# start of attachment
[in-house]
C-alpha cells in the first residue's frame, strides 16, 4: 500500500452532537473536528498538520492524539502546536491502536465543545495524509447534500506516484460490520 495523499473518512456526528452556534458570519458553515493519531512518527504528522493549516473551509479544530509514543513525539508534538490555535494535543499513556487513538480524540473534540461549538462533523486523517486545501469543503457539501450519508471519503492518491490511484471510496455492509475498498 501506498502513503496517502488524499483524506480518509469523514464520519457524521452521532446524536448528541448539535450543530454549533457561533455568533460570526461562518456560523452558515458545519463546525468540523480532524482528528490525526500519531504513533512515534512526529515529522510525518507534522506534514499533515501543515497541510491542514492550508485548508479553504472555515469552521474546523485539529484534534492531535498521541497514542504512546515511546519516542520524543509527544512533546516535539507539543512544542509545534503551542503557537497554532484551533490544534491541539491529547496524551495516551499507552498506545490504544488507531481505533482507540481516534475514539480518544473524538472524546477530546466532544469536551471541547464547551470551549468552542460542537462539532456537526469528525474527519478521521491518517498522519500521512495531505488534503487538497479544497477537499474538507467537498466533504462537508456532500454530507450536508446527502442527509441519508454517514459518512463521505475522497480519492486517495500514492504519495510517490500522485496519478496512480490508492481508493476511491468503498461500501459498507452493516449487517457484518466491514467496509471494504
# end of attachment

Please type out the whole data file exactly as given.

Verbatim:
[in-house]
C-alpha cells in the first residue's frame, strides 16, 4: 500500500452532537473536528498538520492524539502546536491502536465543545495524509447534500506516484460490520 495523499473518512456526528452556534458570519458553515493519531512518527504528522493549516473551509479544530509514543513525539508534538490555535494535543499513556487513538480524540473534540461549538462533523486523517486545501469543503457539501450519508471519503492518491490511484471510496455492509475498498 501506498502513503496517502488524499483524506480518509469523514464520519457524521452521532446524536448528541448539535450543530454549533457561533455568533460570526461562518456560523452558515458545519463546525468540523480532524482528528490525526500519531504513533512515534512526529515529522510525518507534522506534514499533515501543515497541510491542514492550508485548508479553504472555515469552521474546523485539529484534534492531535498521541497514542504512546515511546519516542520524543509527544512533546516535539507539543512544542509545534503551542503557537497554532484551533490544534491541539491529547496524551495516551499507552498506545490504544488507531481505533482507540481516534475514539480518544473524538472524546477530546466532544469536551471541547464547551470551549468552542460542537462539532456537526469528525474527519478521521491518517498522519500521512495531505488534503487538497479544497477537499474538507467537498466533504462537508456532500454530507450536508446527502442527509441519508454517514459518512463521505475522497480519492486517495500514492504519495510517490500522485496519478496512480490508492481508493476511491468503498461500501459498507452493516449487517457484518466491514467496509471494504